You know those highly detailed close-up shots in cartoons like Ren & Stimpy in which we see every hair, pore, imperfection, goo and ooze on a character’s face? That beloved style has a name. It’s called the “gross-up” close-up, and this grotesque animated oddity became a staple in the weird and wacky tapestry of 1980s and 90s cartoons.
But where did the “gross-up” come from?
Well, it sort of starts at…
Mighty Mouse Snorts Cocaine
Imagine an artist who not only colored outside the lines but gleefully set the coloring book on fire. That’s the enigma of maverick John Kricfalusi, who worked as an artist and animator on numerous 1980s Saturday morning cartoons such as The Smurfs, Snorks, The Jetsons, Ri¢hie Ri¢h, Mork & Mindy/Laverne & Shirley/Fonz Hour, and others.
John was agent of chaos in the animation world, with a desire to inject controversial and often shocking material into kid’s cartoons with projects that raised eyebrows and, more often than not, left executives sweating in their suits.
John served at Bakshi-Hyde Ventures as supervisor and sometimes director of the innovative 1987-1988 animated series Mighty Mouse: The New Adventures. The series paved the way for later creator-driven cartoons, and was one of the first Saturday morning cartoons broadcast on CBS in stereo.
It was also groundbreaking in the fact that it quickly snuck in several questionable moments, such as hinting at two male characters—Gandy Goose and Sourpuss—showering together, and a dream sequence in which Mighty Mouse’s girlfriend Pearl Pureheart has a lovechild with his bovine nemesis The Cow.
But the clincher came in an episode titled “The Littlest Tramp,” that aired on October 31, 1987 in which Mighty Mouse snorts a crushed up flower. Following concerns from Editor Tom Klein that the scene depicted cocaine use, Ralph Bakshi okayed the cutting the less-than-4-second scene.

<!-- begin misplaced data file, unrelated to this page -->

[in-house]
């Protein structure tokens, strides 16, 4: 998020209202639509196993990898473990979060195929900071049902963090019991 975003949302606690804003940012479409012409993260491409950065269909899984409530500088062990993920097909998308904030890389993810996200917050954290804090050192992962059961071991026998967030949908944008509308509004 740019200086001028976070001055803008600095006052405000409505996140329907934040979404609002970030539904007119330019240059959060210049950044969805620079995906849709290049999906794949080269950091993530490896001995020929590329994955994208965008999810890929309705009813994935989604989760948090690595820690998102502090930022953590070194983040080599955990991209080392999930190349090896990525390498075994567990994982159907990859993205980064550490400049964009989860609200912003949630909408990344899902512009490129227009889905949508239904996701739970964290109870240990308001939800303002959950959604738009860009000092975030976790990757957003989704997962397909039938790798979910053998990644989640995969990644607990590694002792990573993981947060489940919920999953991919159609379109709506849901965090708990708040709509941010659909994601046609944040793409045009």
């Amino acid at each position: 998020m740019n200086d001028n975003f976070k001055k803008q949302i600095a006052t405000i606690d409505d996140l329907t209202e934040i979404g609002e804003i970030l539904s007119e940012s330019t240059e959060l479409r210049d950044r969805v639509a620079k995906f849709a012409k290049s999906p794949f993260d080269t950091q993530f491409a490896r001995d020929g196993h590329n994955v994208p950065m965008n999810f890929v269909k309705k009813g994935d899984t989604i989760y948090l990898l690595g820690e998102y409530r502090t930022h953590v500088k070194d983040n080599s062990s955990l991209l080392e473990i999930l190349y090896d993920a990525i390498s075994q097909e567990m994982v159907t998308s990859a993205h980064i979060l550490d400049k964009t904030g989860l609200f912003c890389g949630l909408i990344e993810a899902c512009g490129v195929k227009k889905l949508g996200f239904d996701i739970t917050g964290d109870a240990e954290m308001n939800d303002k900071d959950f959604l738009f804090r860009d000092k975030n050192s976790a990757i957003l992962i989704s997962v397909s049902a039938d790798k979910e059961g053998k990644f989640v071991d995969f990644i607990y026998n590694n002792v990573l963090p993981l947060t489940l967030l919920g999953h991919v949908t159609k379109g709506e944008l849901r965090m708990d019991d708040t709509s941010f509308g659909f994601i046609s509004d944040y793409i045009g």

Kricfalusi couldn’t believe it and insisted the scene should remain in. Bakshi conceded and the flower sniffing aired without controversy.
Until the following June, when 88, Donald Wildmon, head of the American Family Association, alleged that “The Littlest Tramp” depicted cocaine use. The media went crazy.
“This all smacks of burning books and the Third Reich. It smacks of McCarthyism,” Bakshi said. “I’m not going to get into who sniffs what. This is lunacy!”
Whether Mighty Mouse was sniffing flowers or cocaine, the controversy still served to pound the nails in the coffin of the successful series.
Not Suitable for Children
John left Bakshi and the canceled Mighty Mouse to work on The New Adventures of Beany and Cecil for ABC. He strived to push the boundaries with that series, and the more ABC pushed for a softer tone, the more shocking and offensive he made it.
ABC pulled the plug after just six episodes because they didn’t believe the humor was suitable for children.
Painting the Gross-Up